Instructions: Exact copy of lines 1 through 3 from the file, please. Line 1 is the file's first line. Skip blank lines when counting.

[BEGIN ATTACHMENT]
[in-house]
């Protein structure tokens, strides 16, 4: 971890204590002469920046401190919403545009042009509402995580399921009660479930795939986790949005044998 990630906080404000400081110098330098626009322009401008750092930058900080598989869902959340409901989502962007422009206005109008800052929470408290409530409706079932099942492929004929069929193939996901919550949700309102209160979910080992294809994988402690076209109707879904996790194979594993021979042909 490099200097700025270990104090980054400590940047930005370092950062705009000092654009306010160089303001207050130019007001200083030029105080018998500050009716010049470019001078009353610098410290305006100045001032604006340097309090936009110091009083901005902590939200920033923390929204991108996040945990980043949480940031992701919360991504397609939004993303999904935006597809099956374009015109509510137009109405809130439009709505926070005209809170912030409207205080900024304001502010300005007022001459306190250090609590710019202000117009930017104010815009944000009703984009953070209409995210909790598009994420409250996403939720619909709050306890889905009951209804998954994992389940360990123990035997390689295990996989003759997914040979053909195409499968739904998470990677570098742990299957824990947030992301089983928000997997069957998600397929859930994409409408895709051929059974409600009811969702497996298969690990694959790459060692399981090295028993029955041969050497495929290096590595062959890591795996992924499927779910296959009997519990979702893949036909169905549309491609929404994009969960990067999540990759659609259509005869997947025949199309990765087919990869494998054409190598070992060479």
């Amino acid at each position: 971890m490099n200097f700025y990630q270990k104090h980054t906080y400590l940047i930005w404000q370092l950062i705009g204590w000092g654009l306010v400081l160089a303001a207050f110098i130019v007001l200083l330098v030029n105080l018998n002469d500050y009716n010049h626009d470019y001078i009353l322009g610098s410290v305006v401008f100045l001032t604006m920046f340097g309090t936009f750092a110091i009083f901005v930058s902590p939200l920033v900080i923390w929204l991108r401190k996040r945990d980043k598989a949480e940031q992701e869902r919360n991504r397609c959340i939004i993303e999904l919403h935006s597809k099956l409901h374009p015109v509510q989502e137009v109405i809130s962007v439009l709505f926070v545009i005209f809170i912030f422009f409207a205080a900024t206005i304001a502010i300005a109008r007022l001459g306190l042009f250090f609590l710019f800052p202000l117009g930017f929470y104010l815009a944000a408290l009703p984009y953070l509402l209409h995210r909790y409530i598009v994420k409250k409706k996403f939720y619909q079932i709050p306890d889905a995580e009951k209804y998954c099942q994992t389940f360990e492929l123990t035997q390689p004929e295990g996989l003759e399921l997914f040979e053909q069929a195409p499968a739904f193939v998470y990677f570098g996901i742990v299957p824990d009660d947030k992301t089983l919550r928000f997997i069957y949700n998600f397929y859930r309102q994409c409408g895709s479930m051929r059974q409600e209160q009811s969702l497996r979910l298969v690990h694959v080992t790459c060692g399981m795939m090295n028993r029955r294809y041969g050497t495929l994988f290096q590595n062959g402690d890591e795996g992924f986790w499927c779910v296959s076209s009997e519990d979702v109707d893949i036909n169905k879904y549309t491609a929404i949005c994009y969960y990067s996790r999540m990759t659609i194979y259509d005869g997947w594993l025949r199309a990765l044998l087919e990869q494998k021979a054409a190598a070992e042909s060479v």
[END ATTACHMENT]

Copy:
[in-house]
């Protein structure tokens, strides 16, 4: 971890204590002469920046401190919403545009042009509402995580399921009660479930795939986790949005044998 990630906080404000400081110098330098626009322009401008750092930058900080598989869902959340409901989502962007422009206005109008800052929470408290409530409706079932099942492929004929069929193939996901919550949700309102209160979910080992294809994988402690076209109707879904996790194979594993021979042909 490099200097700025270990104090980054400590940047930005370092950062705009000092654009306010160089303001207050130019007001200083030029105080018998500050009716010049470019001078009353610098410290305006100045001032604006340097309090936009110091009083901005902590939200920033923390929204991108996040945990980043949480940031992701919360991504397609939004993303999904935006597809099956374009015109509510137009109405809130439009709505926070005209809170912030409207205080900024304001502010300005007022001459306190250090609590710019202000117009930017104010815009944000009703984009953070209409995210909790598009994420409250996403939720619909709050306890889905009951209804998954994992389940360990123990035997390689295990996989003759997914040979053909195409499968739904998470990677570098742990299957824990947030992301089983928000997997069957998600397929859930994409409408895709051929059974409600009811969702497996298969690990694959790459060692399981090295028993029955041969050497495929290096590595062959890591795996992924499927779910296959009997519990979702893949036909169905549309491609929404994009969960990067999540990759659609259509005869997947025949199309990765087919990869494998054409190598070992060479």
């Amino acid at each position: 971890m490099n200097f700025y990630q270990k104090h980054t906080y400590l940047i930005w404000q370092l950062i705009g204590w000092g654009l306010v400081l160089a303001a207050f110098i130019v007001l200083l330098v030029n105080l018998n002469d500050y009716n010049h626009d470019y001078i009353l322009g610098s410290v305006v401008f100045l001032t604006m920046f340097g309090t936009f750092a110091i009083f901005v930058s902590p939200l920033v900080i923390w929204l991108r401190k996040r945990d980043k598989a949480e940031q992701e869902r919360n991504r397609c959340i939004i993303e999904l919403h935006s597809k099956l409901h374009p015109v509510q989502e137009v109405i809130s962007v439009l709505f926070v545009i005209f809170i912030f422009f409207a205080a900024t206005i304001a502010i300005a109008r007022l001459g306190l042009f250090f609590l710019f800052p202000l117009g930017f929470y104010l815009a944000a408290l009703p984009y953070l509402l209409h995210r909790y409530i598009v994420k409250k409706k996403f939720y619909q079932i709050p306890d889905a995580e009951k209804y998954c099942q994992t389940f360990e492929l123990t035997q390689p004929e295990g996989l003759e399921l997914f040979e053909q069929a195409p499968a739904f193939v998470y990677f570098g996901i742990v299957p824990d009660d947030k992301t089983l919550r928000f997997i069957y949700n998600f397929y859930r309102q994409c409408g895709s479930m051929r059974q409600e209160q009811s969702l497996r979910l298969v690990h694959v080992t790459c060692g399981m795939m090295n028993r029955r294809y041969g050497t495929l994988f290096q590595n062959g402690d890591e795996g992924f986790w499927c779910v296959s076209s009997e519990d979702v109707d893949i036909n169905k879904y549309t491609a929404i949005c994009y969960y990067s996790r999540m990759t659609i194979y259509d005869g997947w594993l025949r199309a990765l044998l087919e990869q494998k021979a054409a190598a070992e042909s060479v």